“Ash vs. Evil Dead: El Jefe”
(2016, Lionsgate) Once again, it’s that rare combination of stupidity and inflated ego that lands Ash Williams (Bruce Campbell) in trouble with the supernatural. After accidentally unleashing monstrous demons that slaughtered his friends not once but twice, Ash – now middle-aged and stranded in a Michigan trailer part – reads passages in a book of spells known as the Necronomicon (this time to impress a French dame) and summons another horde of nightmare creatures intent on settling the score, once and for all, with this pompadoured, lantern-jawed knucklehead. Fortunately for the human race – and devotees of Sam Raimi’s gore-soaked, slapstick “Evil Dead” franchise – Ash may be a feckless dope, but he knows how to fight evil: with plenty of wiseguy quips and an array of power tools.
Sam Raimi, who created the “Evil Dead” series, directed this debut episode of the Starz/Anchor Bay series, which picks up three decades after “Evil Dead 2” (the third film in the series, “Army of Darkness,” and the Fede Alvarez reboot from 2013 are left out of the equation) and largely retains the calling cards that made the films enduring cult favorites: torrents of gore, acrobatic camerawork, a smart-alecky sense of humor and a penchant for putting Campbell through rigorous slapstick abuse. Raimi’s direction also manages to find room for some genuinely scary moments, most notably a shivery visit to a remote house that introduces a new character, Jill Marie Jones’ intrepid police detective; his work here is nimble and energetic and sets the tone for the episodes that follow, and it’s to the credit of his co-producers (“Dead” vets Campbell, Ivan Raimi and Robert Tapert and showrunner Craig DiGeorgio) that they maintain this gonzo balance of blood and buffoonery for the entire season. Having Campbell aboard to lend his goofball heroics as Ash is a huge bonus, but he’s well supported by Ray Santiago and Dana DeLorenzo as co-workers pulled into his orbit; Lucy Lawless also shows up as a mystery woman with a connection to Ash that calls back to the original films. “Ash vs. Evil Dead” is groovy gross-out fun – and boasts one of the best TV soundtracks in recent memory, filled with tracks by Detroit rock icons like the Stooges, Amboy Dukes, and Funkadelic – and a worth-your-time bingewatch for horror devotees and non-genre fans (albeit ones with strong constitutions) alike. Lionsgate’s Blu-ray includes all ten episodes of the first season, each with amusing commentary by Campbell, Raimi, his castmates and members of the production team; three making-of featurettes round out the set.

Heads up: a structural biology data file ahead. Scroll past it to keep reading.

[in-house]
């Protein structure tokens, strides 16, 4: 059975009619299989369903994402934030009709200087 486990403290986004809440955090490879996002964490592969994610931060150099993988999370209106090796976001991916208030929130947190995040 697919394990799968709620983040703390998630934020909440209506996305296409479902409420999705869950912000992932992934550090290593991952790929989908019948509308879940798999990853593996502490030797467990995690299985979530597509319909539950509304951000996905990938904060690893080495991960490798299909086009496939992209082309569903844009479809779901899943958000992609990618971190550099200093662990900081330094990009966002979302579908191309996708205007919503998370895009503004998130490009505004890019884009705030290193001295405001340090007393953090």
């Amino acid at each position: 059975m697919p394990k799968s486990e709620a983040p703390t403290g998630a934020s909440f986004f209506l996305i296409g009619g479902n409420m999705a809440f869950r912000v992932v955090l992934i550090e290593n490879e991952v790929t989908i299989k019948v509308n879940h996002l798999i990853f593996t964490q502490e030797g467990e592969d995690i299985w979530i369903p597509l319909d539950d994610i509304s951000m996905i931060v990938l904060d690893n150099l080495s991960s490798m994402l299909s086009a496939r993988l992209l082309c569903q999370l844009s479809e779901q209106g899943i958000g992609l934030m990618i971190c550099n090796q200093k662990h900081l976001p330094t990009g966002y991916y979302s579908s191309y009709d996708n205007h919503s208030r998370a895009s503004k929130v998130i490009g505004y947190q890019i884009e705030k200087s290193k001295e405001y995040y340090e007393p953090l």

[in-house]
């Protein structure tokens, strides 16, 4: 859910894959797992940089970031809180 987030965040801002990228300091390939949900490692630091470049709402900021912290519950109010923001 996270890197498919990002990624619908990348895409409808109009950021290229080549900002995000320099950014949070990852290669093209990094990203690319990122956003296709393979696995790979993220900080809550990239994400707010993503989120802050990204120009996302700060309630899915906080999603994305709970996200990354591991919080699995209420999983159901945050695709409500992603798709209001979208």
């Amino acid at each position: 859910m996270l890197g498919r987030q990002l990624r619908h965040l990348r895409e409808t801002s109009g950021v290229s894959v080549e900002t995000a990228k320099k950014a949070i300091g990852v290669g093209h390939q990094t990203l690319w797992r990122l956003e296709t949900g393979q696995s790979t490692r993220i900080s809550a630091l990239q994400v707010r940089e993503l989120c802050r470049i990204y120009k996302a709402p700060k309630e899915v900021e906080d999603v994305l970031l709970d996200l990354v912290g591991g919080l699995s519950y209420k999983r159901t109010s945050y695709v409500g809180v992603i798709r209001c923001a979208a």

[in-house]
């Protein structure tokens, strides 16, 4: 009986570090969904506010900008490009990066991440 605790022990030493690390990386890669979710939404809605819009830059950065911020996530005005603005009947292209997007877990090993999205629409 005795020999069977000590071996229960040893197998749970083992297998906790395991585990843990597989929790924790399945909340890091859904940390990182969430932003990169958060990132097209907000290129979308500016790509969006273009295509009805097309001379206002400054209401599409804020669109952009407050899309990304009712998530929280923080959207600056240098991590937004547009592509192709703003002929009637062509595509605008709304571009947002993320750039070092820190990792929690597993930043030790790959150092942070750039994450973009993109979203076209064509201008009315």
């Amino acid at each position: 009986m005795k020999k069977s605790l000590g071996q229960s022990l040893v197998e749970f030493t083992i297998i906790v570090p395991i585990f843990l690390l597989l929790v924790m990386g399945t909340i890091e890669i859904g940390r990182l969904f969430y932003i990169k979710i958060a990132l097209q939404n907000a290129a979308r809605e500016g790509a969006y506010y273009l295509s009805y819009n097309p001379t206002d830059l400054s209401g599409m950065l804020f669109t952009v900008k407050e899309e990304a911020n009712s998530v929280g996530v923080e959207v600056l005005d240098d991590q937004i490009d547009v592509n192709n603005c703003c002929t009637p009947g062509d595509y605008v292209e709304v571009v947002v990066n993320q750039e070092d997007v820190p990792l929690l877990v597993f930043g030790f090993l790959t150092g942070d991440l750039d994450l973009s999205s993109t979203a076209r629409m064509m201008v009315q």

“The Untouchables: The Rusty Heller Story”
(1960, CBS Home Video/Paramount Home Video) Elizabeth Montgomery stars in the second season opener of the wildly popular feds-vs.-gangsters series as chorus/party girl Rusty Heller, who blows into Chicago and immediately sets her sights on Charles “Pops” Felcher (Harold J. Stone), the newly minted boss of Chicago after Al Capone (Neville Brand, seen in flashbacks) is sent to jail on tax evasion charges. When Pops proves resistant to Rusty’s Southern-accented charms, she fixes on his lawyer (David White, later Montgomery’s co-star on “Bewitched) while also stringing along Capone’s accountant (Norman Fell). Felcher eventually comes around again, but he casts Rusty aside when his wife (Allison Hayes from “Attack of the 50-Foot Woman”) gets wind of the affair, prompting Rusty to seek revenge by throwing Felcher to Capone’s mob. Montgomery’s performance, alternately sad and sultry, not only earned the actress her first Emmy nomination but highlights the episode (which also introduced Paul Picerni as Agent Lee Holden), most notably when Rusty turns her attentions to head Untouchable Robert Stack’s Elliott Ness; for a brief moment, he appears to drop his G-man of Steel routine, but as any “Untouchables” fan will tell you, the only woman for which Ness has room in his heart is Lady Justice. “The Rusty Heller Story” is featured on the massive “Untouchables Complete Series” set, which features all 118 episodes of its 1959-1963 run on 31 discs.